Course Readiness Criteria - Example 5

Have the course’s expected learning outcomes and a system for measuring their achievement been identified?

Successful large-scale redesign efforts begin by identifying the intended learning outcomes and developing alternative methods other than lecture/presentation for achieving them. Have those responsible for the course identified the course’s expected/intended learning outcomes in detail? Has the curriculum been built backward from the intended outcomes?

Many campuses have established an "assessment culture" which makes it easier for them to assess the learning outcomes of innovative projects as well as for traditional courses and programs. Does your campus have assessment processes in place—e.g., the ability to collect data? the availability of baseline data? the establishment of long-term measures? Is there a system for measuring the achievement of these outcomes at both the individual student level and the class level? Does the department or program take advantage of nationally normed assessment instruments in its particular discipline?

Here are some examples of the ways various institutions responded to this criterion.

Cal Poly Pomona (Biology)
Indiana University-Purdue University at Indianapolis (IUPUI)
Pennsylvania State University (Statistics)
University at Buffalo (SUNY) (Computer Literacy
University of Colorado-Boulder (Astronomy)
University of Tennessee, Knoxville (Public Speaking)
University of Wisconsin-Madison (Chemistry)

Cal Poly Pomona

This course redesign will benefit extensively from work performed using more than $500,000 of NSF and CSU funding for ISGE that resulted in a basic matrix of nationwide standards in biology for non-biology majors. It will also benefit from an internal study of introductory biology teaching and learning standards conducted by a different biology department faculty team for the current core curriculum revision project.

The multimedia learning modules that will be adopted and adapted from the national Integrated Science project have from two to four universal learning objectives, seven to ten specific learning objectives, and several applied learning objectives per module. We expect to end with at least 30 "hybrid" off-the-shelf and custom multimedia modules by the end of this project for the Bio 110/111L courseware. Given at least seven learning objectives per module, this would result in 210 detailed learning objectives for the quarter of study.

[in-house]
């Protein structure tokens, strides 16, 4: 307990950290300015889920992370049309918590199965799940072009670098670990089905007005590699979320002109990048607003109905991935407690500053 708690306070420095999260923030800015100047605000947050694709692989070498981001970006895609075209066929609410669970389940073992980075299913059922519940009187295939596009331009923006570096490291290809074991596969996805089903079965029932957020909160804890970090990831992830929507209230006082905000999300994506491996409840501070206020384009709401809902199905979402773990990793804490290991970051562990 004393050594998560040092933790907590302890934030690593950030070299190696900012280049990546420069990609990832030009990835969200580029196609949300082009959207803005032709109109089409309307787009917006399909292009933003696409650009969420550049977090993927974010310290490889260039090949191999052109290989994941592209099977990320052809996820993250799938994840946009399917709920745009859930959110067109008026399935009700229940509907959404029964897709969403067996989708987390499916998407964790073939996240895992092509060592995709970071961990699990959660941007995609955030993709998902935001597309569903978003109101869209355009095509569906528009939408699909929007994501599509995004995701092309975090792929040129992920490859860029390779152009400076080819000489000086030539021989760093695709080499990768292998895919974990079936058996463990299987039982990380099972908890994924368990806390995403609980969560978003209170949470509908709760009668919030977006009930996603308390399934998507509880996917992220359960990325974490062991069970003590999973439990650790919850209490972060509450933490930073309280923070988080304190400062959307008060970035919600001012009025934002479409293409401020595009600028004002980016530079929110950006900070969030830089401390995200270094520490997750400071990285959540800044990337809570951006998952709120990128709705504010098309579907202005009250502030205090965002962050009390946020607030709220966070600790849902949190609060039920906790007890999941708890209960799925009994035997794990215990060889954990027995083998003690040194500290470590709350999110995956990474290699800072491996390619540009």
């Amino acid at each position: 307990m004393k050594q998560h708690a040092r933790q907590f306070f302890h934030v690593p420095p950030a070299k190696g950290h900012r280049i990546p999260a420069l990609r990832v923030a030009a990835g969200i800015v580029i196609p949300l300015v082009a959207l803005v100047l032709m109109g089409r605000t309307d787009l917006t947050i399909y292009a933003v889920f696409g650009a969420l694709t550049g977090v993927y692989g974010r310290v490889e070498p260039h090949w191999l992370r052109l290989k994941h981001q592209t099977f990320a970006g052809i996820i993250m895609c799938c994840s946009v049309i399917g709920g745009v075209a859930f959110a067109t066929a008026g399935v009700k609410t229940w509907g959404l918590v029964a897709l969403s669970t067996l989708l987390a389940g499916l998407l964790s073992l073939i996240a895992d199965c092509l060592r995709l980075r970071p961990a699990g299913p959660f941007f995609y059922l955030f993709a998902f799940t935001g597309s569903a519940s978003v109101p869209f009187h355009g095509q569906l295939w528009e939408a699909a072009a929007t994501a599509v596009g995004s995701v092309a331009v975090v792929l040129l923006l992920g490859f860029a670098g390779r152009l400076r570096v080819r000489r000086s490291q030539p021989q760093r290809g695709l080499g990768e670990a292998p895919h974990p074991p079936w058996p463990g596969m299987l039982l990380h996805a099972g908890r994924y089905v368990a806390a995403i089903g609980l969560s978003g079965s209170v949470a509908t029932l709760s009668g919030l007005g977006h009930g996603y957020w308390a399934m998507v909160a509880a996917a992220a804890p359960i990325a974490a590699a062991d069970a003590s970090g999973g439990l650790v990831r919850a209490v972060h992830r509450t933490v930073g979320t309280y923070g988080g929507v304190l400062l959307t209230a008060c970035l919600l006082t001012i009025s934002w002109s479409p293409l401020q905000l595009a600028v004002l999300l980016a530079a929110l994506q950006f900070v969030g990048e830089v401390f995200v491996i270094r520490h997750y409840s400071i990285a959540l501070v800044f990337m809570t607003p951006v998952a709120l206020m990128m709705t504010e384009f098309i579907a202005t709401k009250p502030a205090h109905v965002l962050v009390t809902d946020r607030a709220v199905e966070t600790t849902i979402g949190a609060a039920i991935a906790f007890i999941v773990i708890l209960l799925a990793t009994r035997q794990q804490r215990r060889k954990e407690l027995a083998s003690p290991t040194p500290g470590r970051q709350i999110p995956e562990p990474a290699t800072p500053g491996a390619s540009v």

The project will designate control (regular classroom) and experimental versions of the course. Data will be obtained on the demographic characteristics of individual students (e.g., age, class level, gender, ethnicity, prior GPA) and whether the student was in the control or experimental section. Using these data, exam scores, and other objective criterion of learning outcomes, it will be possible to estimate whether there is a statistical difference in the outcomes measure controlling for the influence of the other variables at the individual student level. The evaluation plan will be specified and in place before instruction begins.

Indiana University-Purdue University at Indianapolis (IUPUI)

Learning outcomes have been identified for both R100, Introduction to Sociology, and W131, Elementary Composition. The student learning outcomes for R100 are:

  • Understand and be able to take a sociological perspective (as one of a number of valid viewpoints).
  • Recognize the limitations of individual experience and be cautious about over-generalizing from single cases and common sense observations.
  • Be familiar with the central concerns and key concepts of sociology.
  • Be able to think sociologically about personal experiences and public issues.
  • Develop an awareness of the complexity of human social behavior.
  • Be sensitive to social and cultural influences upon human activities and world views.
  • Realize that learning, knowing, and understanding involve critical thinking and its application rather than simply memorizing facts and definitions.

Students who successfully complete English W131 will be able to:

  • Construct analytic topics for writing assignments.
  • Develop and support thesis statements, using evidence appropriately.
  • Understand the demands of rhetorical situations.
  • Understand the process of writing and use the understanding to improve their processes.
  • Work with other writers to revise, both conceptually and technically.

In general, there is an assessment culture at IUPUI. The Office of Institutional Management and Institutional Research (IMIR) routinely collects information at both the class level and the individual student level. At the class level, they provide information on DWF rates, retention rates, etc. At the student-level, IMIR distributed the "New Student Survey" and a host of other questionnaires on a regular basis. IMIR information is provided quickly, upon request.